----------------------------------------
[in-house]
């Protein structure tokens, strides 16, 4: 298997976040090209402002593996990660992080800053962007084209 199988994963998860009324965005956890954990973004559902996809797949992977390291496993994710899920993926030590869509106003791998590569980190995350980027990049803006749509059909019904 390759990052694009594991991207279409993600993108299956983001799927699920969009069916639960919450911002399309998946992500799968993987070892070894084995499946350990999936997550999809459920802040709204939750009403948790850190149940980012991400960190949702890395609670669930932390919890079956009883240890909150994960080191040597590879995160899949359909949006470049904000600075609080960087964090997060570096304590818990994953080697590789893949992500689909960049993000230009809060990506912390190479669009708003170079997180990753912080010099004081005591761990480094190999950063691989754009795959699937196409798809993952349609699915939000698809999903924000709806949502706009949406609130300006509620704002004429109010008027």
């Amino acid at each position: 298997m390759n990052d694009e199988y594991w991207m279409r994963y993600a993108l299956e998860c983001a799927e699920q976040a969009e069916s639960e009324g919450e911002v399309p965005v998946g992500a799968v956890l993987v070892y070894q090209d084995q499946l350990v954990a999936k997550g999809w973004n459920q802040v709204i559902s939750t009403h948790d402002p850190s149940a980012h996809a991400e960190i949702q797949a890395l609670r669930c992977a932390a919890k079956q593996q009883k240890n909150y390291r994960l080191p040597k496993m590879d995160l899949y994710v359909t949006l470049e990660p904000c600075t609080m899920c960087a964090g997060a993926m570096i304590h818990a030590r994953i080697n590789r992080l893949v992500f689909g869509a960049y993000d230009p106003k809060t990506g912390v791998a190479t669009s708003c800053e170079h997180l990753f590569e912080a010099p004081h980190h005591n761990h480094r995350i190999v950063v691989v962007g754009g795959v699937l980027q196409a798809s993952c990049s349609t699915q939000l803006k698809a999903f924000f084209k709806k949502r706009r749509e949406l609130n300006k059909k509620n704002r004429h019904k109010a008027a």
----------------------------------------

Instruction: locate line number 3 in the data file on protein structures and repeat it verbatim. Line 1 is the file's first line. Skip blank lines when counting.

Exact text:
């Amino acid at each position: 298997m390759n990052d694009e199988y594991w991207m279409r994963y993600a993108l299956e998860c983001a799927e699920q976040a969009e069916s639960e009324g919450e911002v399309p965005v998946g992500a799968v956890l993987v070892y070894q090209d084995q499946l350990v954990a999936k997550g999809w973004n459920q802040v709204i559902s939750t009403h948790d402002p850190s149940a980012h996809a991400e960190i949702q797949a890395l609670r669930c992977a932390a919890k079956q593996q009883k240890n909150y390291r994960l080191p040597k496993m590879d995160l899949y994710v359909t949006l470049e990660p904000c600075t609080m899920c960087a964090g997060a993926m570096i304590h818990a030590r994953i080697n590789r992080l893949v992500f689909g869509a960049y993000d230009p106003k809060t990506g912390v791998a190479t669009s708003c800053e170079h997180l990753f590569e912080a010099p004081h980190h005591n761990h480094r995350i190999v950063v691989v962007g754009g795959v699937l980027q196409a798809s993952c990049s349609t699915q939000l803006k698809a999903f924000f084209k709806k949502r706009r749509e949406l609130n300006k059909k509620n704002r004429h019904k109010a008027a």